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I was on a road, somewhere between Kottawa and Piliyandala, when I saw a man running and a vehicle following him. The vehicle stopped and two men jumped off and ran behind the latter, into a by lane into which he had crisscrossed. The first thought that came to mind was that may be the two men were running behind a robber.

A minute or so later, the one who was running for his life was dragged to the main road, another lorry halted and another thuggish man leaping out from it, and the two who ran behind him coming, carrying iron rods. The road was blocked, the traffic had stopped, and my view was covered. All I could assume was that the fat man who ran first, was beaten by the other two fat men who ran behind him.

What do I do? I decide to dial 119, but to be stopped by my mum who states that I have no clue of the situation, that I am carrying a week old baby in my hands, and that I should think twice before taking any action as such, as in the end, in a system which is full of corruption, the person who calls to stop such an incident would be the one at fault and be harassed by the parties involved.
I wonder what has become to the system of law, and order in a country. I have no clue what the man had done, or who he was. Nor did I know who his beaters were. But all I could see was that the people were of a rough nature and the incident was most likely not an isolated one.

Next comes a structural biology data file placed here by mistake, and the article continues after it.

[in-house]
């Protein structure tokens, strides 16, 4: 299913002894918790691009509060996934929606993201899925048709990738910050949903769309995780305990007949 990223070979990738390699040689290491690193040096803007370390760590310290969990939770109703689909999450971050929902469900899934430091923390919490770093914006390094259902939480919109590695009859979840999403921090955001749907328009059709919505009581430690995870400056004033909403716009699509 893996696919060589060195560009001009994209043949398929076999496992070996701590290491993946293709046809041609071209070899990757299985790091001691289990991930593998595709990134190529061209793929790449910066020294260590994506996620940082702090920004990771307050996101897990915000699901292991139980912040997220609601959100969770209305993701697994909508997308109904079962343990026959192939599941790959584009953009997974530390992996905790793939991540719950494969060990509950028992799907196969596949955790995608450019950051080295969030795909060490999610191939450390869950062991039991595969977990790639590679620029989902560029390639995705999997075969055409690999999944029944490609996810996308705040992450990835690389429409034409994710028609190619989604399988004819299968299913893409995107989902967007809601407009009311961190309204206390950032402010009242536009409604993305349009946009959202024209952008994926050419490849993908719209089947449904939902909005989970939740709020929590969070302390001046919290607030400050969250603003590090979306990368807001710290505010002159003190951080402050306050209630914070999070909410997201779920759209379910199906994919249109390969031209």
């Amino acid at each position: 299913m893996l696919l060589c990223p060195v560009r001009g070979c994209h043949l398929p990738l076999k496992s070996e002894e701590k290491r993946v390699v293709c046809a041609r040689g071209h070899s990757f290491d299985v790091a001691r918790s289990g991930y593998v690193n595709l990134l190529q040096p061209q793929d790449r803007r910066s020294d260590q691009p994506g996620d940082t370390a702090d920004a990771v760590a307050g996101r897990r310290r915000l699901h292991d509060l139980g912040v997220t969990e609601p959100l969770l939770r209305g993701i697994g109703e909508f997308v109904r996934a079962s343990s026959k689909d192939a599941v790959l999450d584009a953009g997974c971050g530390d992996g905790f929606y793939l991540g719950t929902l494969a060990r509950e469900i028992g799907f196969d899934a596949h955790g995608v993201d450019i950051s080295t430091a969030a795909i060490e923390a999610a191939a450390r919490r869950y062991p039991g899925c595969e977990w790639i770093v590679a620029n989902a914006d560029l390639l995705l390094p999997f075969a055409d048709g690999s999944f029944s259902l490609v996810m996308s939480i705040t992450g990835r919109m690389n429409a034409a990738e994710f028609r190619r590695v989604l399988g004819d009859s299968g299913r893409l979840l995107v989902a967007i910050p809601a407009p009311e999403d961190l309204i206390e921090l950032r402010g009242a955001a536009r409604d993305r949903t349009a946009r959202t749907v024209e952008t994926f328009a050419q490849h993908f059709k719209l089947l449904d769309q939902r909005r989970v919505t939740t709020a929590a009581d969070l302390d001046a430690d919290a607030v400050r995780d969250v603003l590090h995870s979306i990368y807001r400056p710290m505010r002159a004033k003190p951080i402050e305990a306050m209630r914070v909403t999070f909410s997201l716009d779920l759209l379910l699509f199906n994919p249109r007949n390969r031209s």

The people looked on, they seemed curious, and then the vehicles moved. The man who was beaten was not seen, though the others got into the vehicles and left. I, in the car moved too, while the shock did not go away, and too many questions remained.

Later that night, I in my dilemma ask a certain someone what he would have done had he witnessed the incident. Having first stated that I should have called the police and listened to my explanation as to why it had not materialized, he says“ you should have shouted!” I respond “ how would that have helped?” His reply. “ Well, since you have a big mouth, may be the thugs would have got scared and run off!”

I find it amusing that the man either believes it to be a possibility or finds humour in observing the situation, but cannot help but wonder how a Sri Lankan would react given the circumstance. Would they believe like my mother would do, and not get involved, and watch on like those men on the street would do, or would they intervene and risk their lives to save a man who they have no clue had done what to deserve his plight on that random road.

Whatever be the response, the conclusion I could come up with is that, certain scenes of television or cinema, have today proven to me to be a reality. The question that remains is would playing the hero like in those Tamil or Hindi movies, really save the day, or would the hero end up being the beaten one in real time television that plays in front of our eyes on a daily basis?